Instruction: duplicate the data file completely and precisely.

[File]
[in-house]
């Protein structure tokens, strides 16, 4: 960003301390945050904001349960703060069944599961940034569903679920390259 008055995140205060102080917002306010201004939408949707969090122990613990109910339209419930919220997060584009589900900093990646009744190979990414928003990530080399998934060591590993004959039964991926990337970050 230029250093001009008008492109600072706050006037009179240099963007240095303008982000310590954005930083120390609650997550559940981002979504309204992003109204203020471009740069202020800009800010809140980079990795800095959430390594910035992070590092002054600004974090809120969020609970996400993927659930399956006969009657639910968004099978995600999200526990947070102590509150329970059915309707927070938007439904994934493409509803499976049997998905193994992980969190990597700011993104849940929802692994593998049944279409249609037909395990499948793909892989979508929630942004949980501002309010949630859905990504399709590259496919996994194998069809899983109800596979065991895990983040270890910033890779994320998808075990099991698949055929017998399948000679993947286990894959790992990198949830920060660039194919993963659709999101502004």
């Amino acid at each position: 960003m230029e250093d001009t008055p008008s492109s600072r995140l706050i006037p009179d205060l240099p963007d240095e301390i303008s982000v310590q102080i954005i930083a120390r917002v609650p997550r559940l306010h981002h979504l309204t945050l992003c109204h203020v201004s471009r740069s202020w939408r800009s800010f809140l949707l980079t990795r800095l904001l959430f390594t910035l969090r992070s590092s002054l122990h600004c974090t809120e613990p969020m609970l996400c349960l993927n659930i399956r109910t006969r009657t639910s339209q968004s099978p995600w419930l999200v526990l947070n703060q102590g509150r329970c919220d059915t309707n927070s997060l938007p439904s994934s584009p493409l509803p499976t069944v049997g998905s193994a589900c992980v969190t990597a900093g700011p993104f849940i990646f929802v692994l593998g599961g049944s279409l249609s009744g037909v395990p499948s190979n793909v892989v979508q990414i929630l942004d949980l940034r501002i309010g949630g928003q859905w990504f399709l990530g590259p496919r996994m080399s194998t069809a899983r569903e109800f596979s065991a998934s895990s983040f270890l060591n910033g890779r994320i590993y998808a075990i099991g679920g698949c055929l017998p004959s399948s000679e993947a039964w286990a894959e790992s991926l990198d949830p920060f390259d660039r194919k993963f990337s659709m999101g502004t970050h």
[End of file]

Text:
[in-house]
């Protein structure tokens, strides 16, 4: 960003301390945050904001349960703060069944599961940034569903679920390259 008055995140205060102080917002306010201004939408949707969090122990613990109910339209419930919220997060584009589900900093990646009744190979990414928003990530080399998934060591590993004959039964991926990337970050 230029250093001009008008492109600072706050006037009179240099963007240095303008982000310590954005930083120390609650997550559940981002979504309204992003109204203020471009740069202020800009800010809140980079990795800095959430390594910035992070590092002054600004974090809120969020609970996400993927659930399956006969009657639910968004099978995600999200526990947070102590509150329970059915309707927070938007439904994934493409509803499976049997998905193994992980969190990597700011993104849940929802692994593998049944279409249609037909395990499948793909892989979508929630942004949980501002309010949630859905990504399709590259496919996994194998069809899983109800596979065991895990983040270890910033890779994320998808075990099991698949055929017998399948000679993947286990894959790992990198949830920060660039194919993963659709999101502004």
């Amino acid at each position: 960003m230029e250093d001009t008055p008008s492109s600072r995140l706050i006037p009179d205060l240099p963007d240095e301390i303008s982000v310590q102080i954005i930083a120390r917002v609650p997550r559940l306010h981002h979504l309204t945050l992003c109204h203020v201004s471009r740069s202020w939408r800009s800010f809140l949707l980079t990795r800095l904001l959430f390594t910035l969090r992070s590092s002054l122990h600004c974090t809120e613990p969020m609970l996400c349960l993927n659930i399956r109910t006969r009657t639910s339209q968004s099978p995600w419930l999200v526990l947070n703060q102590g509150r329970c919220d059915t309707n927070s997060l938007p439904s994934s584009p493409l509803p499976t069944v049997g998905s193994a589900c992980v969190t990597a900093g700011p993104f849940i990646f929802v692994l593998g599961g049944s279409l249609s009744g037909v395990p499948s190979n793909v892989v979508q990414i929630l942004d949980l940034r501002i309010g949630g928003q859905w990504f399709l990530g590259p496919r996994m080399s194998t069809a899983r569903e109800f596979s065991a998934s895990s983040f270890l060591n910033g890779r994320i590993y998808a075990i099991g679920g698949c055929l017998p004959s399948s000679e993947a039964w286990a894959e790992s991926l990198d949830p920060f390259d660039r194919k993963f990337s659709m999101g502004t970050h």